Content Marketing and Banks

When you think about the finance industry, you might start to have visions of interest rates and structured settlements dance through your head. Up until recently, content marketers have left the banks and the other financial institutions alone, claiming that there are too many disclosure regulations to really delve into the subject. There are some banks out there that are changing their view when it comes to what they deliver to their website visitors.

Clever content inspires the imagination and goes beyond the APRs and disclaimers. It’s not about having a few extra dollars in your pocket from using one bank or another, the truly inspiring part comes from what you can do with those few extra dollars. As such, the content marketing pieces that some banks and financial institutions are bringing to their visitors is exceptional. Suntrust, for example, shifted a lot of their language to how the ‘rainy day’ fund would be spent, rather than simply harping on the need to have one.


Let’s take one bank that’s doing it right: Wells Fargo. Wells Fargo has a special segment on its website called The Student Loandown. It’s a blog that discusses debt and finance questions for young adults going to college, among other topics related to college students. The content is short blog posts. By focusing beyond the traditional financial questions, Wells Fargo is showing how finances can connect into the wider scheme of a person’s life.


Another financial brand that’s using content marketing effective is LendingTree. LendingTree’s approach is to give people interested in loans all of the information they need. Loan calculators and real-world examples are used to give the reader a deep knowledge of what they need to know before they even talk to a loan officer.

Many banks are hesitant to dip their toe into the content marketing pool, though. Real content marketing makes sense for financial institutions for a number of reasons. There are some banks which are hesitant to jump into the pool because they think that it’s off-message. There are some who don’t want to run afoul of the regulatory concerns and disclaimers that have to be issued with each statement. There are still others who have decided that they simply don’t want to pursue a content marketing strategy. How can the financial industry navigate all of that and have an attractive brand?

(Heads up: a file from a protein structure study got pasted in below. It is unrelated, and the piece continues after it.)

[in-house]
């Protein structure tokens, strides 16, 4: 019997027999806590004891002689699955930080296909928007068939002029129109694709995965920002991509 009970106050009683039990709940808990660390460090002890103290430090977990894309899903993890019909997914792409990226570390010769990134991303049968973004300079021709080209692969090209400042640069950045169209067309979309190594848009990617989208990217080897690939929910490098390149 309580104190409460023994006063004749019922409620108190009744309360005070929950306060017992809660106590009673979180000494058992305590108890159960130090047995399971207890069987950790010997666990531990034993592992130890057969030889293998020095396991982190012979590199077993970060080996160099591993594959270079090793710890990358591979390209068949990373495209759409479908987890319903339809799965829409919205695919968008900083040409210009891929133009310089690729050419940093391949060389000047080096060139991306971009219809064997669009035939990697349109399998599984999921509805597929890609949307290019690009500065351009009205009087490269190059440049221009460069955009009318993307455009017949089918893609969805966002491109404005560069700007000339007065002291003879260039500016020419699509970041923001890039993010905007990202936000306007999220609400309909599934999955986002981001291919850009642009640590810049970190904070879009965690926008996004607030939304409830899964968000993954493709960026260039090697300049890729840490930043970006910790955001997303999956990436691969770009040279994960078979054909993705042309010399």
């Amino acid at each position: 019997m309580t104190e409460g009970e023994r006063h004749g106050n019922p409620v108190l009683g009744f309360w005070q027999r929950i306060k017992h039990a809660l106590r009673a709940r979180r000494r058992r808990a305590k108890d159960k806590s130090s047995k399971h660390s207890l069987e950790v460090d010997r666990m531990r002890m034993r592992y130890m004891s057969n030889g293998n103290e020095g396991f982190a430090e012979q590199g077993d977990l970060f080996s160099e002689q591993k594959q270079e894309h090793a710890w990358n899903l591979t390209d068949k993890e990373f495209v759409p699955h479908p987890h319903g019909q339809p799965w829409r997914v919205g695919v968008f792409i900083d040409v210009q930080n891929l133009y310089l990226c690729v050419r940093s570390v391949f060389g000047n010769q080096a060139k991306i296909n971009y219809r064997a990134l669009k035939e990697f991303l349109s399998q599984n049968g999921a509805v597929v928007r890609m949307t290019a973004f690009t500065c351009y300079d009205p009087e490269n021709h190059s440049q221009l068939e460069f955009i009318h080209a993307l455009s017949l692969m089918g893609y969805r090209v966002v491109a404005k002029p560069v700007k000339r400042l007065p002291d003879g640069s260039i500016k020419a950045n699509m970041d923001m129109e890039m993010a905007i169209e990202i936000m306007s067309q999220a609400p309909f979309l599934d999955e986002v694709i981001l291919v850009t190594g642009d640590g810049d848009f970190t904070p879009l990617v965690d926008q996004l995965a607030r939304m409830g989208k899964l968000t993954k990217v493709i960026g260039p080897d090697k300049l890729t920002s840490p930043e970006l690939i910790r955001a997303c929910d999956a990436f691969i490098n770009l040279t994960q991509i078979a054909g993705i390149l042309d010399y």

But it can be done and it is being done by banks that are willing to stretch themselves to deliver what customers want. In fact, letting your brand’s hair down a bit might even be a good differentiator, especially for Millennials. If you’ve been anywhere near social media in the last ten years you know how much humor is valued.

The fear that comes with showing a humorous side in finance, insurance, and other industries is related to fears of a lack of trust. When people use a bank, they want to know that their needs will be taken seriously, that their money will be taken care of seriously, and that they’ll treat their bank like a serious business. To break that veil of seriousness could make people think that the bank isn’t trustworthy.

But consider this. If your bank wasn’t seen as trustworthy then you wouldn’t be in business long, and a show of seriousness can cover up a wealth of financial sins. We all remember what happened in 2008. Conservatism doesn’t equate with trustworthiness, and even with regulation, you can explain the gist of the rules without devolving into boring prose.

Content at its heart is providing information that your customers want to hear or can relate to. Try finding one of your successful business customers and ask to share their story. Find out that question the bank teller is tired of answering all the time and spin up a blog post to explain it. See how your competition is leveraging content marketing and figure out how you can extend in a different direction. In other words, have fun and be creative!

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